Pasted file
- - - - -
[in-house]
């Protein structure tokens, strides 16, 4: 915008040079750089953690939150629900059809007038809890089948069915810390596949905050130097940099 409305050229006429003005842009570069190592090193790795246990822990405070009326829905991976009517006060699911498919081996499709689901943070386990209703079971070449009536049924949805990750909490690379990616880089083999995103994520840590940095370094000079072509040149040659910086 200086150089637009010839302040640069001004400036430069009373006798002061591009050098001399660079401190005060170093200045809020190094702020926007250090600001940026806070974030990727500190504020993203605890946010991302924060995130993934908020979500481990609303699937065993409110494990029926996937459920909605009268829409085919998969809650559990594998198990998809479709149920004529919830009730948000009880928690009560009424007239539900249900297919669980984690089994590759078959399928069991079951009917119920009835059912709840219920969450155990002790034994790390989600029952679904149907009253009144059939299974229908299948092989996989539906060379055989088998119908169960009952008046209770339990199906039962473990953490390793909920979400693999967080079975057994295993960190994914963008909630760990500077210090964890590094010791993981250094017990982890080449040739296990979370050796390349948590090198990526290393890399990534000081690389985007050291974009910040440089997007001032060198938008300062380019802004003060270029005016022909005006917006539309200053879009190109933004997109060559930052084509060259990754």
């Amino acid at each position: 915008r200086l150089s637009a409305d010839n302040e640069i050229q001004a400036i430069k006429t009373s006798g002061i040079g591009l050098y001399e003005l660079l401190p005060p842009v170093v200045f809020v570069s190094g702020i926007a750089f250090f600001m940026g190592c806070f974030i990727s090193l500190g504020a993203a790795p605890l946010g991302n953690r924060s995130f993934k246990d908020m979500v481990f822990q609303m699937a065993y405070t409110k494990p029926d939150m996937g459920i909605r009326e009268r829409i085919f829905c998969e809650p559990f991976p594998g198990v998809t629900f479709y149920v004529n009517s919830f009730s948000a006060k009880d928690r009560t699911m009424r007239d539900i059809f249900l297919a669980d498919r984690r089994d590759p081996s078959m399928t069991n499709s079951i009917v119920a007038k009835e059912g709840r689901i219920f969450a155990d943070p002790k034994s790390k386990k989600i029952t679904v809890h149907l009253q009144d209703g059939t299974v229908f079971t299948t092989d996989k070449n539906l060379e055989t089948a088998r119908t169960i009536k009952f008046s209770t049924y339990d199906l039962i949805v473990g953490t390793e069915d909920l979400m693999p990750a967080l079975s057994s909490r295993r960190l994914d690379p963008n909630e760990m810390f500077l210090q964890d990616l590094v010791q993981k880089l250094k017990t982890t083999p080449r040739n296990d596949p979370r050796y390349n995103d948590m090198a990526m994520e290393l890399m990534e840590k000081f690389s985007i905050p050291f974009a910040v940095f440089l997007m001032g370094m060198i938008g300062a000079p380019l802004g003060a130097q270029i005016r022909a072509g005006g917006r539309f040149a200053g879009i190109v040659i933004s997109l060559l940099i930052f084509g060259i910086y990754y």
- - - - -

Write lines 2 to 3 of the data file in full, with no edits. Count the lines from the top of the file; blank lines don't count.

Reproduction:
């Protein structure tokens, strides 16, 4: 915008040079750089953690939150629900059809007038809890089948069915810390596949905050130097940099 409305050229006429003005842009570069190592090193790795246990822990405070009326829905991976009517006060699911498919081996499709689901943070386990209703079971070449009536049924949805990750909490690379990616880089083999995103994520840590940095370094000079072509040149040659910086 200086150089637009010839302040640069001004400036430069009373006798002061591009050098001399660079401190005060170093200045809020190094702020926007250090600001940026806070974030990727500190504020993203605890946010991302924060995130993934908020979500481990609303699937065993409110494990029926996937459920909605009268829409085919998969809650559990594998198990998809479709149920004529919830009730948000009880928690009560009424007239539900249900297919669980984690089994590759078959399928069991079951009917119920009835059912709840219920969450155990002790034994790390989600029952679904149907009253009144059939299974229908299948092989996989539906060379055989088998119908169960009952008046209770339990199906039962473990953490390793909920979400693999967080079975057994295993960190994914963008909630760990500077210090964890590094010791993981250094017990982890080449040739296990979370050796390349948590090198990526290393890399990534000081690389985007050291974009910040440089997007001032060198938008300062380019802004003060270029005016022909005006917006539309200053879009190109933004997109060559930052084509060259990754």
């Amino acid at each position: 915008r200086l150089s637009a409305d010839n302040e640069i050229q001004a400036i430069k006429t009373s006798g002061i040079g591009l050098y001399e003005l660079l401190p005060p842009v170093v200045f809020v570069s190094g702020i926007a750089f250090f600001m940026g190592c806070f974030i990727s090193l500190g504020a993203a790795p605890l946010g991302n953690r924060s995130f993934k246990d908020m979500v481990f822990q609303m699937a065993y405070t409110k494990p029926d939150m996937g459920i909605r009326e009268r829409i085919f829905c998969e809650p559990f991976p594998g198990v998809t629900f479709y149920v004529n009517s919830f009730s948000a006060k009880d928690r009560t699911m009424r007239d539900i059809f249900l297919a669980d498919r984690r089994d590759p081996s078959m399928t069991n499709s079951i009917v119920a007038k009835e059912g709840r689901i219920f969450a155990d943070p002790k034994s790390k386990k989600i029952t679904v809890h149907l009253q009144d209703g059939t299974v229908f079971t299948t092989d996989k070449n539906l060379e055989t089948a088998r119908t169960i009536k009952f008046s209770t049924y339990d199906l039962i949805v473990g953490t390793e069915d909920l979400m693999p990750a967080l079975s057994s909490r295993r960190l994914d690379p963008n909630e760990m810390f500077l210090q964890d990616l590094v010791q993981k880089l250094k017990t982890t083999p080449r040739n296990d596949p979370r050796y390349n995103d948590m090198a990526m994520e290393l890399m990534e840590k000081f690389s985007i905050p050291f974009a910040v940095f440089l997007m001032g370094m060198i938008g300062a000079p380019l802004g003060a130097q270029i005016r022909a072509g005006g917006r539309f040149a200053g879009i190109v040659i933004s997109l060559l940099i930052f084509g060259i910086y990754y």